Interviews with Baker are always worth reading for his take on the artist's relationship to the marketplace. Here's a great quote from Draw.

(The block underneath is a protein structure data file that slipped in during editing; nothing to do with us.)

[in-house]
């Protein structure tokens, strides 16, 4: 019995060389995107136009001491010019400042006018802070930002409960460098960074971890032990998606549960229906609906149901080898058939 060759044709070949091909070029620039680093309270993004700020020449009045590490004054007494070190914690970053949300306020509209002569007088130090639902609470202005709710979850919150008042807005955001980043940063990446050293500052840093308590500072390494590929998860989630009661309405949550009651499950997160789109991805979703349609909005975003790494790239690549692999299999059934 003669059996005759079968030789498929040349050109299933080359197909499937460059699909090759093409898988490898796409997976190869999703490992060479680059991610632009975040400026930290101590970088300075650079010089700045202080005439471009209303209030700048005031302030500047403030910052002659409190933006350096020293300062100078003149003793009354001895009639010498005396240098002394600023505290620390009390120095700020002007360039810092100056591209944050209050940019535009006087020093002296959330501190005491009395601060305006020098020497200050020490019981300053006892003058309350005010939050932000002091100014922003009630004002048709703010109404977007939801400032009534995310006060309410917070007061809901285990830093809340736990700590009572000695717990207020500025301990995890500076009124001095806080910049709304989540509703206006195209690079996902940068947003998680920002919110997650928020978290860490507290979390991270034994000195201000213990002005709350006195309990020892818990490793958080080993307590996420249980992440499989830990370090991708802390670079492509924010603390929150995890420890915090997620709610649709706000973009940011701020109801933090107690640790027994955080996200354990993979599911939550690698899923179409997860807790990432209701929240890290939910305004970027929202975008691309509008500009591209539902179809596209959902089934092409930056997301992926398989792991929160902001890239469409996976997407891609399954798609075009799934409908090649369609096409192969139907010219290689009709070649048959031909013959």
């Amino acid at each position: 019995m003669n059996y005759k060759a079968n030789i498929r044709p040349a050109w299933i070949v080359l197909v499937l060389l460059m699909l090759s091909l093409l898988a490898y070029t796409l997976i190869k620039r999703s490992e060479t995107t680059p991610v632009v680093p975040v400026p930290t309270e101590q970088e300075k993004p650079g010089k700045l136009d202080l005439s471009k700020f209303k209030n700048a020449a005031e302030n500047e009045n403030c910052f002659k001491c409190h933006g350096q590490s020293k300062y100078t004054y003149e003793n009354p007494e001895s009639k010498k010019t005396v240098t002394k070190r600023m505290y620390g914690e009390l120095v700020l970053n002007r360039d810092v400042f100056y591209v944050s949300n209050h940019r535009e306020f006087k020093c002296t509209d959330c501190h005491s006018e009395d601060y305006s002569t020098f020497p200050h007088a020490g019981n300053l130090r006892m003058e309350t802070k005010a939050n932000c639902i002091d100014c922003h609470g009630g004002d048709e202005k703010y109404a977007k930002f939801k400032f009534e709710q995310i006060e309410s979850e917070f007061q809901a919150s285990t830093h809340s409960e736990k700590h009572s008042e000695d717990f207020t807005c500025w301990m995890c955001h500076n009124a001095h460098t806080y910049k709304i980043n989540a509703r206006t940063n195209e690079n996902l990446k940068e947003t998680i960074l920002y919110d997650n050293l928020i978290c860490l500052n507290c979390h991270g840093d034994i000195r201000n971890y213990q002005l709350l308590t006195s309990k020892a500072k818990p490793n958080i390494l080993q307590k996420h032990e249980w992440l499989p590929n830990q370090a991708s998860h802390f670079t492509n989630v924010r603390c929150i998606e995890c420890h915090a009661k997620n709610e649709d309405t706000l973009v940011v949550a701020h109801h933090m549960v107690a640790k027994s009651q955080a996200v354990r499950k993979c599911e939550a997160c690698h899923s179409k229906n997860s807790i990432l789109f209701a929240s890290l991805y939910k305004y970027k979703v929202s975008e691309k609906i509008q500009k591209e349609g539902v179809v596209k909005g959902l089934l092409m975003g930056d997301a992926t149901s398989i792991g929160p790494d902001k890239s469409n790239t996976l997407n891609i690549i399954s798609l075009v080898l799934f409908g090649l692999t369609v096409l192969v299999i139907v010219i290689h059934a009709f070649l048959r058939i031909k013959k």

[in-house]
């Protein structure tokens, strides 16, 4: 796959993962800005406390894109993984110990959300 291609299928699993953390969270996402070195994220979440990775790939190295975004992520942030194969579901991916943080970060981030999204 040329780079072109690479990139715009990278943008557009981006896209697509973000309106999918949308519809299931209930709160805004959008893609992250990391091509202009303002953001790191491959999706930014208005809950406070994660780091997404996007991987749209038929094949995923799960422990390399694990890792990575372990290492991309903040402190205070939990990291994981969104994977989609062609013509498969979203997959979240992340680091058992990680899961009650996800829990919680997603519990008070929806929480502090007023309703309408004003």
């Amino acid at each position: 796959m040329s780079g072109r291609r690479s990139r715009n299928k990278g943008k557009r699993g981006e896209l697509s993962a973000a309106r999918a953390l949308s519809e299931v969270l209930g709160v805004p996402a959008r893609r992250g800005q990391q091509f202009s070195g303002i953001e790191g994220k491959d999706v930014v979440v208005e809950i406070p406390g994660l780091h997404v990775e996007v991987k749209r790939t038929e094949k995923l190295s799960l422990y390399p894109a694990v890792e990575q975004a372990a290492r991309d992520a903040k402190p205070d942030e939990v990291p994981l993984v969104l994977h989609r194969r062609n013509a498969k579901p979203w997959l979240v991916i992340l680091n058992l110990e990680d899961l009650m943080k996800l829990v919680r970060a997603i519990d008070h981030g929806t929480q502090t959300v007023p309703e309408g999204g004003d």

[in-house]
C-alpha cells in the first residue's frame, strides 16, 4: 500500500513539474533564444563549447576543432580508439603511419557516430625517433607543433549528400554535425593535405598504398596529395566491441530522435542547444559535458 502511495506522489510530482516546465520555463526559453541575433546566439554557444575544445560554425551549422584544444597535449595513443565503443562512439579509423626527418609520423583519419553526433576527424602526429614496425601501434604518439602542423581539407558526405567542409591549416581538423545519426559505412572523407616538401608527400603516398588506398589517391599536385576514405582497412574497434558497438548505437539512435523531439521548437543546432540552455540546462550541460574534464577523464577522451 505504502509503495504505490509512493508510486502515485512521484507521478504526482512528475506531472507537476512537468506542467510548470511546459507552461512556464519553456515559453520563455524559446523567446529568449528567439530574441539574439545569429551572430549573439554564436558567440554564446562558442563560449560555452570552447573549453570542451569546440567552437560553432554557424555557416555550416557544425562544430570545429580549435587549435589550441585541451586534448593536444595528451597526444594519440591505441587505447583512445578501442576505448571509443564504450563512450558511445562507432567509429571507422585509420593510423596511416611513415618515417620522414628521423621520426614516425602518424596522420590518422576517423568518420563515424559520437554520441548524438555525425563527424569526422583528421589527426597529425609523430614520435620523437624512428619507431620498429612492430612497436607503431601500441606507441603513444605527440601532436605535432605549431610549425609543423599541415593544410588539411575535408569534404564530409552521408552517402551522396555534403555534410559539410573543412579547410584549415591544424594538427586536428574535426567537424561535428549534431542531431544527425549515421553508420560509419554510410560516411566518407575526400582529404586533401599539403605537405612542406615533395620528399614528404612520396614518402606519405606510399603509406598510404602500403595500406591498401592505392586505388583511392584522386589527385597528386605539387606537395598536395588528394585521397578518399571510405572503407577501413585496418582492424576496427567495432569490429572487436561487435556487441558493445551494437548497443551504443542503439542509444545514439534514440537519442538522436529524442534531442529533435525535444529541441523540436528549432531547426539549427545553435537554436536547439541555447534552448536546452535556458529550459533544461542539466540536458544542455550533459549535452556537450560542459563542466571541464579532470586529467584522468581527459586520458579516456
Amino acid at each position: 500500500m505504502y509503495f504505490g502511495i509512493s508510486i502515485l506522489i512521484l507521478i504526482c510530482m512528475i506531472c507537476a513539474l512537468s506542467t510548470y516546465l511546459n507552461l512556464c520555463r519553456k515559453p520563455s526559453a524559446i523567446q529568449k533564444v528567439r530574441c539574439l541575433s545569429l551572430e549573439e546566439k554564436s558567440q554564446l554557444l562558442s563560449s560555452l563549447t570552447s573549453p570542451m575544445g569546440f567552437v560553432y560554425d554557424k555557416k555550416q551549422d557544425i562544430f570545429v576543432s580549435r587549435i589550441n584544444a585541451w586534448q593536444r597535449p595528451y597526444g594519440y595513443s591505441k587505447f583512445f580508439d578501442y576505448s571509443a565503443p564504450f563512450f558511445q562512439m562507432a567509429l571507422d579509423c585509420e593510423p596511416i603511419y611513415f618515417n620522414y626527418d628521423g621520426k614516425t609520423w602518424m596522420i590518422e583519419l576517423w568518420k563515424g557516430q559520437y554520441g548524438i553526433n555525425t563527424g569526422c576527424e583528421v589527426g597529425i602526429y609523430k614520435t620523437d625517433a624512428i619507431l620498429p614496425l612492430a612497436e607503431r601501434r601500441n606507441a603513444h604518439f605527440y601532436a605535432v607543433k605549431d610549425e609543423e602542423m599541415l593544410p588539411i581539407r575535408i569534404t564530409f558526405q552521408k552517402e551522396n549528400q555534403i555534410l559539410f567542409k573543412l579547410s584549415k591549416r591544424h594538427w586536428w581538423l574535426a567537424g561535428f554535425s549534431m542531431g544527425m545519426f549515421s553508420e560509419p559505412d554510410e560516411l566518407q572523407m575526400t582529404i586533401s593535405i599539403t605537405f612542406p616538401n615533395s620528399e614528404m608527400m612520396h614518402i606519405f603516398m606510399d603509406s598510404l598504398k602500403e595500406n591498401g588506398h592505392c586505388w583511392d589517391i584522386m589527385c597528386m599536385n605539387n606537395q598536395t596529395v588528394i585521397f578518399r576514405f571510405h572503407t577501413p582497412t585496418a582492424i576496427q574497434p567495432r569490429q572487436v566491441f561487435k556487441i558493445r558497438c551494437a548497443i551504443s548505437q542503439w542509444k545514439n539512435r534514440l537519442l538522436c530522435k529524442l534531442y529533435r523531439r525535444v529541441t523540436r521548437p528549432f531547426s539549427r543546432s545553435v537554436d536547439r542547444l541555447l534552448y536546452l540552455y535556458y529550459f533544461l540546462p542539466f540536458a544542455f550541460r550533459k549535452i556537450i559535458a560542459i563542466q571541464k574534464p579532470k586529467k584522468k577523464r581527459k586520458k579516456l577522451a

[Warner Bros. was] developing Why I Hate Saturn [one of Baker's graphic novels] as a TV show and when that fell apart, I stayed out there for seven years, doing screenplays and all that junk. And in the old days of Hollywood, they used to give you a whole lot of money up front. Like, when I was at Warner Brothers, they'd give me a big pile of money, a nice contract, and they totally ruined the work, made the script suck. The show never went on, I don't get the script back, etc., etc. But at least I got a big pile of money, and I bought a house. It was worth it. But with the kind of deals that at least I'm getting offered now in animation - I don't know if this is the general deal, but the people are coming to me with is, like, "Okay, here's what we need. We need you. We don't really have much of a development budget anymore, so we want you to practically develop the whole thing before you bring it in. Then we'll pay you about ten grand, and we'll make this thing, and if it succeeds, we get everything, and you get nothing. And if it fails, you get nothing." That's all you end up with now, is, like, ten grand. And it's easy enough to find ten grand somewhere, so that you don't have to give everything up and watch them ruin your script. You know what I mean? I mean, the last thing I did like that, I did a Fox pilot, and that's how much I made, ten grand. It wasn't worth it to me.